That country’s livestock sector has seen a very significant decrease in the use of such drugs in farming - a 58.4% decrease in sales from 2009 to 2015, found the Commission.
DG Santé said aspects of the measures put in place in the Netherlands aimed at encouraging the prudent use of antimicrobials in farmed animals could inform antibiotic reduction campaigns in other EU countries’ agricultural sectors.
The report followed a DG Santé fact-finding mission on the judicious use of antimicrobials in Dutch livestock production in September 2016.
Antimicrobial resistance (AMR)
“Since prudent use policies have been enacted, there has been a clear and associated decrease seen in levels of antimicrobial resistance (AMR) in broilers, veal calves and pigs in the Netherlands,” noted the review.
The policies were set up as a public-private partnership, with such cooperation leading to the setting up of an independent body, the Netherlands Veterinary Medicines Authority, to analyse data on the use of antimicrobials at farm level and to set benchmarks.
DG Santé said the measures that supported rapid antibiotic reduction levels in farming in the Netherlands included transparency in recording and benchmarking antibiotic use on farms, benchmarking of the prescribing patterns of veterinarians, strengthening the role of veterinarians, promoting animal health initiatives and the prudent use in line with official reduction targets.
In terms of medicated feed best practice, a risk assessment was performed in 2010 on the carry-over of medicines into non-medicated feed and stricter rules on this issue were implemented.
Those rules resulted in some feed companies and farmer groups voluntarily phasing out the production and use of premixes and medicated feed. In any case, such use in the Netherlands is relatively low with the tendency to administer antimicrobials via drinking water or in powders for top-dressing of feed, noted the Commission.
“The findings highlight the progress that can be achieved in a relatively short time period to reduce the use of antibiotics in animals, and associated antimicrobial resistance, while safeguarding animal health and welfare, the economic viability of producers and avoiding an excessively legislative approach," concluded DG Santé.
In 2009, a Dutch working committee involving farmers, veterinarians, feed companies, slaughterhouses and the animal health service developed a master plan to address the issue of use of antimicrobials in the sector.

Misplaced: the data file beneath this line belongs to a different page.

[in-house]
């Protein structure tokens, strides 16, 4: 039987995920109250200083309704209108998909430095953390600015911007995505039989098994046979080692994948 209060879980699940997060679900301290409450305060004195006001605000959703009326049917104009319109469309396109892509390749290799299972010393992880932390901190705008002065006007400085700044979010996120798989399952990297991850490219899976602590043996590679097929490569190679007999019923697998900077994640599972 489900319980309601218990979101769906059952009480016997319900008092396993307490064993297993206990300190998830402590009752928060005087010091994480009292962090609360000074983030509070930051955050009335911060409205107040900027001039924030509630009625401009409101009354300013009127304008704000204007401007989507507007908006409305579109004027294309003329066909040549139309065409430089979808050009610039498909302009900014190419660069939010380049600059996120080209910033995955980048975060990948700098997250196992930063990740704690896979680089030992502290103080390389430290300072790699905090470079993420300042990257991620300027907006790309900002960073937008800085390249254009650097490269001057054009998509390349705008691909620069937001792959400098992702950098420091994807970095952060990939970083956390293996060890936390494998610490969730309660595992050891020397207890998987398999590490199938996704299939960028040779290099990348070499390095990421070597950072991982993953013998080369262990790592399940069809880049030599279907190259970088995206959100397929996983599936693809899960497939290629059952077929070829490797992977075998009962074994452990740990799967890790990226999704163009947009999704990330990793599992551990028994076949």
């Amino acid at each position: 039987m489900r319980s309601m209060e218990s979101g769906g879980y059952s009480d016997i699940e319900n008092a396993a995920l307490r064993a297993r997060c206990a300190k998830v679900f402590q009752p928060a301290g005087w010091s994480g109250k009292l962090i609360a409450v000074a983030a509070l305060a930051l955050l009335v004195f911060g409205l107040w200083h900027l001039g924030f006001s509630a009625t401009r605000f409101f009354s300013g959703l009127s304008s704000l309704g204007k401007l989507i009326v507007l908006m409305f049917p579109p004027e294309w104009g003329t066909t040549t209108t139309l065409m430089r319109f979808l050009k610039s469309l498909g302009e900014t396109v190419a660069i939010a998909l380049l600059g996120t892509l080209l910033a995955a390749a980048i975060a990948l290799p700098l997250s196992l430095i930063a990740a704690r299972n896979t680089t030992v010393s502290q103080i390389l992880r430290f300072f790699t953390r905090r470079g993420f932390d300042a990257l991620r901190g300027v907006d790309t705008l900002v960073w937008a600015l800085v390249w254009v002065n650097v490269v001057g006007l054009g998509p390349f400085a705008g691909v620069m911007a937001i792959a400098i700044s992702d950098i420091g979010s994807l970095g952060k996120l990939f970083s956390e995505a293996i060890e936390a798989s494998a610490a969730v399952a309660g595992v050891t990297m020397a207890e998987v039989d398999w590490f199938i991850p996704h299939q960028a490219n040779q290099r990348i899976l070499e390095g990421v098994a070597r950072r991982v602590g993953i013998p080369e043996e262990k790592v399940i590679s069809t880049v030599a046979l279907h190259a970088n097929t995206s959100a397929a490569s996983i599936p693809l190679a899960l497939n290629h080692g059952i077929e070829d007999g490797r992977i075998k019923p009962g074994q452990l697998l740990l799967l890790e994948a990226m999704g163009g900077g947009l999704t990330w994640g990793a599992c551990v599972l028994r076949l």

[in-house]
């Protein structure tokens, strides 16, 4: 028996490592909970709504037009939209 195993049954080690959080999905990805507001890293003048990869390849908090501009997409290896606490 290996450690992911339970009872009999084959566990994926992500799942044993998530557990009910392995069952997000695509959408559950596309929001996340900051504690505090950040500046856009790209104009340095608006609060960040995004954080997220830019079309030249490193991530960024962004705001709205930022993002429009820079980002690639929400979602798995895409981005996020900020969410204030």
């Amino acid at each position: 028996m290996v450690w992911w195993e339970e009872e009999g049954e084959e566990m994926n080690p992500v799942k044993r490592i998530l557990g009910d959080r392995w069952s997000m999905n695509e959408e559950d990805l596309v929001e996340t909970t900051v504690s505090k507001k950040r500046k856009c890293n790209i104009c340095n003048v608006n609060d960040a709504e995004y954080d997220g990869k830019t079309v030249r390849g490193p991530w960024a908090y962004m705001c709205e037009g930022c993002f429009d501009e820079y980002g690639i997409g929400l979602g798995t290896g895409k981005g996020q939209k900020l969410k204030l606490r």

Their plan was based on the principles of private quality systems for farmers and veterinarians and included aspects such as creating awareness, monitoring and benchmarking of farmers and veterinarians and setting goals instead of formal regulation.
- A ‘positive list’ of veterinary medicines to be used was also developed.
- The plan comprised 10 specific action points:
- Measuring the use of antibiotics by ADD/year;
- Performing a baseline assessment for AMR;
- Promoting the more widespread use of existing knowledge and best practices;
- Transferring veterinary information;
- Receiving feedback from slaughterhouses on deviations detected at slaughter;
- Extra surveillance for farmers who were not members of the quality system;
- No use of medicated feed;
- Monitoring illegal use of antibiotics on farms and slaughterhouses;
- Mandatory registration of veterinarians for the scheme and in the private quality system for veterinarians;
- Developing a communication plan for stakeholders and society.
The four major sectors - pigs, broilers, dairy cows, veal calves - have been asked to develop their own proposals for antibiotic use reduction plans up until 2020.
There is a new master plan for the pig sector. The Netherlands is home to around 5,000 pig farms with a combined population of more than 12 million pigs, according to Rabobank data.
The strategy is to try and further improve pig health by improving farm management through a traffic light system, rewarding low antibiotic use (green) farms by market rewards and lighter regulation and providing extra assistance to high using (red) farms.
That sector also is also investigating tools that measure the effect of lower antibiotic use on AMR as well as a system to monitor for diseases on farms while continuously researching animal nutrition strategies that could reduce the need for antimicrobial use.
The Commission's review can be read here.